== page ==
A lead analyst at Americas Market Intelligence (AMI) says measures should be put in place to ensure local companies in Guyana providing services to the oil and gas sector are paid in a timely manner, particularly since access to capital continues to be a major challenge for these firms.
Arthur Deakin, Co-Director of Americas Market Intelligence (AMI) Energy Practice told OilNOW in a recent interview that there should be a maximum of 60 days processing time before a company is paid. Deakin’s remarks come at a time when local companies have been complaining about the extended time, in some cases several months, it takes for them to be paid for services rendered. For Guyanese companies already facing challenges with accessing capital in the local banking system, this places a strain on their ability to compete.
“To help avoid capital deficiencies or lack of capital among local companies, there could be a fund set up by the government that provides short term capital loans with minimal or no interest that are paid back once the companies receive the payment from the international companies,” Deakin said.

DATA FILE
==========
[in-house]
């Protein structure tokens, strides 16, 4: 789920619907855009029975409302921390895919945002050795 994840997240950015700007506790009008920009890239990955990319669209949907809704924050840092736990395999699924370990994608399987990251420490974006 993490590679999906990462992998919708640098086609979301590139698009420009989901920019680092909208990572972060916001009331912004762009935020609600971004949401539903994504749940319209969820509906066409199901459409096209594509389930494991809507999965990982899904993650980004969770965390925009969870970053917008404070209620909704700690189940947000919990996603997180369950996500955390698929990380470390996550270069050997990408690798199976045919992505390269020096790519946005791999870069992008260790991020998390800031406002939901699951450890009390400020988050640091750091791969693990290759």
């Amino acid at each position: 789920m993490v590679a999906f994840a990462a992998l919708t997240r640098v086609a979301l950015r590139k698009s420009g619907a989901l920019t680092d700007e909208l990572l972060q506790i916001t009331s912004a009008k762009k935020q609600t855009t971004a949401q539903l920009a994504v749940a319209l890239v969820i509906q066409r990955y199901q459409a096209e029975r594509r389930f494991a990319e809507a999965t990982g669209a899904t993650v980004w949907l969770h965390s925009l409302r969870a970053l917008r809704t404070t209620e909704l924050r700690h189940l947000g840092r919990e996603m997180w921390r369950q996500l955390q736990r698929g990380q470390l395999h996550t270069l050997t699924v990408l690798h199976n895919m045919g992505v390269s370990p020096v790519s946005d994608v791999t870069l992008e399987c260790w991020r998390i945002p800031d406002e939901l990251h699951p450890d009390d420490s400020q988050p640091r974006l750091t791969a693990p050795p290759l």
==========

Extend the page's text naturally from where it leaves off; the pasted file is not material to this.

Further, the analyst said the time companies take to pay suppliers should be clearly defined and set out in law with penalties where this is breached.
“I think it’s important to set in law and in writing the max amount of time that companies have to pay and guarantee a penalty if they don’t. I don’t know what the industry standard is in terms of the time it takes to pay, but I don’t think it should be more than 60 days after the service is finalized and invoiced,” he said.
The Guyana government is in the process of finalizing a local content policy framework that will be taken to Parliament by the end of the year. The Georgetown Chamber of Commerce and Industry (GCCI) has been advocating for the establishment of a Local Content Commission to oversee the implementation of the policy and address concerns as they arise.
Jerry Haar, Professor of international business at Florida International University said while he does not favour mandatory steps being taken to address payment issues, this should be discussed on a case-by-case basis.
“I think it needs to be addressed on a one-on-one individual basis and I would say that informally, if there are many complaints by local Guyanese companies with regard to [extended payment delays] that needs to be ratcheted up to a much higher level,” Haar said.